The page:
Over 1,500 Wales supporters will be heading towards Tbilisi to watch the crucial Russia 2018 World Cup qualifying match on October 6. The numbers will be vastly different to the mere total of 11 supporters that ventured across Europe to Georgia back in 1994, for what turned out to be a forgetful performance.

The red wall didn’t exist back then and dark days were aplenty after the disappointment of not qualifying for USA ’94.

“I flew there on the Welsh FA’s chartered flight with the squad, coaches and association officials. Flying from London Stansted airport, it was a troubling journey as we had to stop along the way following fuel shortage,” Russell Williams, a regular Wales match-goer, told Football Foyer.

Russell continued: “I’m certain there was some concern about the level of insurance we had in place due to the country’s current state. We arrived Tbilisi pretty late at night and later than planned. The total cost of the trip was around £450 and that included our flight and hotel.”

Tanks on the streets

Back in 1994, Tbilisi wasn’t the cosmopolitan city it finds itself as these days. The city and the whole country was stepping out of a dark period in their turbulent history.

“Georgia at that moment in time was a war zone. It had United Nations tanks along the streets and outside our hotel. The city itself, however, was pretty quiet, with not much night life to be had,” Russell went on to explain.

“The scars of war tainted the city and I’m certain Wales fans that visit this week will find a much-changed Tbilisi welcoming them. The only place that offered late drinks at that time was the local casino. One unlucky person lost more than his money one night – as he was shot whilst we were in attendance.”

Russell’s memories of the Tbilisi that he stepped into are stark. The country had recently fought a civil war between 1988-92 before it restarted later on in the year and stretched into 1993.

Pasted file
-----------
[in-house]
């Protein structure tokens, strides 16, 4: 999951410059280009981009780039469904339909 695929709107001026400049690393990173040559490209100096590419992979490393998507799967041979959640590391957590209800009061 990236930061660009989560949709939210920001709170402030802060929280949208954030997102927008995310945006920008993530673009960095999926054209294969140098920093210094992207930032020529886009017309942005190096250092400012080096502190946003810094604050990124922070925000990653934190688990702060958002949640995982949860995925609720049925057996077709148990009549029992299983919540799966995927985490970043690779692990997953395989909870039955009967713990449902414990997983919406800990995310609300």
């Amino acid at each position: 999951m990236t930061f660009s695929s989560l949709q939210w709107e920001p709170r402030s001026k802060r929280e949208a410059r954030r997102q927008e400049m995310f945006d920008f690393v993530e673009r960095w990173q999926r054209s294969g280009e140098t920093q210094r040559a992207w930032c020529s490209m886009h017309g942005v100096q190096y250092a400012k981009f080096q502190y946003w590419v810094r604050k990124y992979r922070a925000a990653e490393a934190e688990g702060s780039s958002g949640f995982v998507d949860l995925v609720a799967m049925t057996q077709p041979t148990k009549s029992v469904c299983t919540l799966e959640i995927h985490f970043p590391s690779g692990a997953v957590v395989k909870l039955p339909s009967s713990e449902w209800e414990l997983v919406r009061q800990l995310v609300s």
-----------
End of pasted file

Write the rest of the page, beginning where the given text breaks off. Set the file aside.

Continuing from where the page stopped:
“Not many people ventured in their travels to Georgia at that time. Therefore, the locals took a real interest in the 11-man band who completed the just-under 3,000mile journey. Yet, the Wales performance upon arrival was a real disappointment and one that neither of us expected,” Russell went on to describe.

“We had (Ian) Rush, (Mark) Hughes, and (Dean) Saunders in the side and coach Mike Smith’s team should have performed to a much-higher standard. After the game, we somehow managed to end up in the Georgian FA’s committee room where a meeting was taking place. Their reaction was to offer us a seat, take out a bottle of vodka from the cabinet and to thank us for visiting their country. I remember the stadium being full of soldiers, the atmosphere being electrifying and every seat in the house being full.”

One of the scorers during the Georgia rout was Georgi Kinkladze. He later went onto excite Manchester City fans before continuing his Premier League journey with Derby County.

Russell continued: “In the same campaign, I travelled to Bulgaria, Germany and to Albania. The most notable performance came in Germany, as we drew 1-1. Otherwise, this campaign was one to be quickly forgotten as Wales managed to finish bottom of the group.”

Tension between supporters

Despite the relatively small number of fans which travelled to watch Wales back in the day, there was constant tension between fans of Cardiff City and Swansea City. Russell followed Swansea City, which meant that issues often came to the fore when he attended games where just small numbers made the journey.

Russell added: “There was an element of dismay when following Wales back then. It’s improved nowadays, as we experienced last year in France. I fell out of the routine of going for many reasons, although I did make it over to the Euros last year and I was delighted to see supporters that had been there when we were a poor team, enjoying the team’s remarkable journey throughout the tournament.”